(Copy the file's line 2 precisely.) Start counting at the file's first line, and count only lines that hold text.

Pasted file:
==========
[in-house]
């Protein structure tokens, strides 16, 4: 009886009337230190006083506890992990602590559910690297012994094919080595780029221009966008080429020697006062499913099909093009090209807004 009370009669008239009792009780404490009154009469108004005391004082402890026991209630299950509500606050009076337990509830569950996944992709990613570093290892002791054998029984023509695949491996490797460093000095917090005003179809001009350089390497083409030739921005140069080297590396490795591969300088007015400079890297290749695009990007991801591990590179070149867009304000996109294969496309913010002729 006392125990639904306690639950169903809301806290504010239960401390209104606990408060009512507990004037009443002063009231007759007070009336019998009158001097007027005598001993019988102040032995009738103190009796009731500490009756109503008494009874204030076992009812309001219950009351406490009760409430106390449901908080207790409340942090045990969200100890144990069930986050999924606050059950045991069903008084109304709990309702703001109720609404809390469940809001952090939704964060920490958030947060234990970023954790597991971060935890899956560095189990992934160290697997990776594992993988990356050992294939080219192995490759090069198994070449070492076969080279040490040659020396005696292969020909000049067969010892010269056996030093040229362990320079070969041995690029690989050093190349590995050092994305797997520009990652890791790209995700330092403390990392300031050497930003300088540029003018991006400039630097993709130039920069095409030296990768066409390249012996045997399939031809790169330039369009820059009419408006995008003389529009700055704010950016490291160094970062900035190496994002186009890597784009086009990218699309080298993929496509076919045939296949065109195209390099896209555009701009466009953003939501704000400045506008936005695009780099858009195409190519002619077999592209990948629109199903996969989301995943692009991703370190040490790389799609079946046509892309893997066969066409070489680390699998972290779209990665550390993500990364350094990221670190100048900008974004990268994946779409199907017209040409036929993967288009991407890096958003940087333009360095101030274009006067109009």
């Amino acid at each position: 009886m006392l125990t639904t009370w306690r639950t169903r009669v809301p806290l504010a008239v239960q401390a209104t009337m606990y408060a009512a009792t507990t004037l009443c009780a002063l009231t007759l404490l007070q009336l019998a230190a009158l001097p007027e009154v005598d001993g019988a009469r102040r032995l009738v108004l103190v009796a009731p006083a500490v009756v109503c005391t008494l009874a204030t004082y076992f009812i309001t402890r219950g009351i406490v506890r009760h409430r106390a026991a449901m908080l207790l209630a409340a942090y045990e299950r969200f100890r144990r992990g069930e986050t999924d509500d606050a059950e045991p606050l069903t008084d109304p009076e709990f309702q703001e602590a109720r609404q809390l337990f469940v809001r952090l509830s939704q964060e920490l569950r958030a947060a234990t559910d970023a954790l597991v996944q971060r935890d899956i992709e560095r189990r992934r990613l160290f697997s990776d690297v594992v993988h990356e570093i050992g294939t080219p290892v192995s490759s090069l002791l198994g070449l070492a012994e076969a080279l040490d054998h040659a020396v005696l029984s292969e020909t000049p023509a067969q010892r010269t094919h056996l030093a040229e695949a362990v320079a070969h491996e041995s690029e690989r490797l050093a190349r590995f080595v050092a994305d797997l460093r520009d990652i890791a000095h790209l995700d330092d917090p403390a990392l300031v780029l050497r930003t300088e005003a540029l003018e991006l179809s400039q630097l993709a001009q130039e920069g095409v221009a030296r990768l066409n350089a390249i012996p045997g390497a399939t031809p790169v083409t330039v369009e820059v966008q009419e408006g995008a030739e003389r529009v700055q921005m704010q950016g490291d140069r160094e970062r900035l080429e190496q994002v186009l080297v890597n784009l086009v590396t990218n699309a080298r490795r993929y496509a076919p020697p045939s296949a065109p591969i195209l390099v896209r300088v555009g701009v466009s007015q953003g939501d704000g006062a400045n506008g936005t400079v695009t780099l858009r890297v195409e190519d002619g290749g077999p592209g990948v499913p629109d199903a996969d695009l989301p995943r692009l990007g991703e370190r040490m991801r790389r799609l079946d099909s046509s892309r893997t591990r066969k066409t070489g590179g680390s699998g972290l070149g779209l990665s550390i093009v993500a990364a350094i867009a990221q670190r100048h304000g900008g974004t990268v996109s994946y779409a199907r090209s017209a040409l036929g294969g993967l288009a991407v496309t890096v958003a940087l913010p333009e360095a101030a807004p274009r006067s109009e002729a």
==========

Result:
């Protein structure tokens, strides 16, 4: 009886009337230190006083506890992990602590559910690297012994094919080595780029221009966008080429020697006062499913099909093009090209807004 009370009669008239009792009780404490009154009469108004005391004082402890026991209630299950509500606050009076337990509830569950996944992709990613570093290892002791054998029984023509695949491996490797460093000095917090005003179809001009350089390497083409030739921005140069080297590396490795591969300088007015400079890297290749695009990007991801591990590179070149867009304000996109294969496309913010002729 006392125990639904306690639950169903809301806290504010239960401390209104606990408060009512507990004037009443002063009231007759007070009336019998009158001097007027005598001993019988102040032995009738103190009796009731500490009756109503008494009874204030076992009812309001219950009351406490009760409430106390449901908080207790409340942090045990969200100890144990069930986050999924606050059950045991069903008084109304709990309702703001109720609404809390469940809001952090939704964060920490958030947060234990970023954790597991971060935890899956560095189990992934160290697997990776594992993988990356050992294939080219192995490759090069198994070449070492076969080279040490040659020396005696292969020909000049067969010892010269056996030093040229362990320079070969041995690029690989050093190349590995050092994305797997520009990652890791790209995700330092403390990392300031050497930003300088540029003018991006400039630097993709130039920069095409030296990768066409390249012996045997399939031809790169330039369009820059009419408006995008003389529009700055704010950016490291160094970062900035190496994002186009890597784009086009990218699309080298993929496509076919045939296949065109195209390099896209555009701009466009953003939501704000400045506008936005695009780099858009195409190519002619077999592209990948629109199903996969989301995943692009991703370190040490790389799609079946046509892309893997066969066409070489680390699998972290779209990665550390993500990364350094990221670190100048900008974004990268994946779409199907017209040409036929993967288009991407890096958003940087333009360095101030274009006067109009």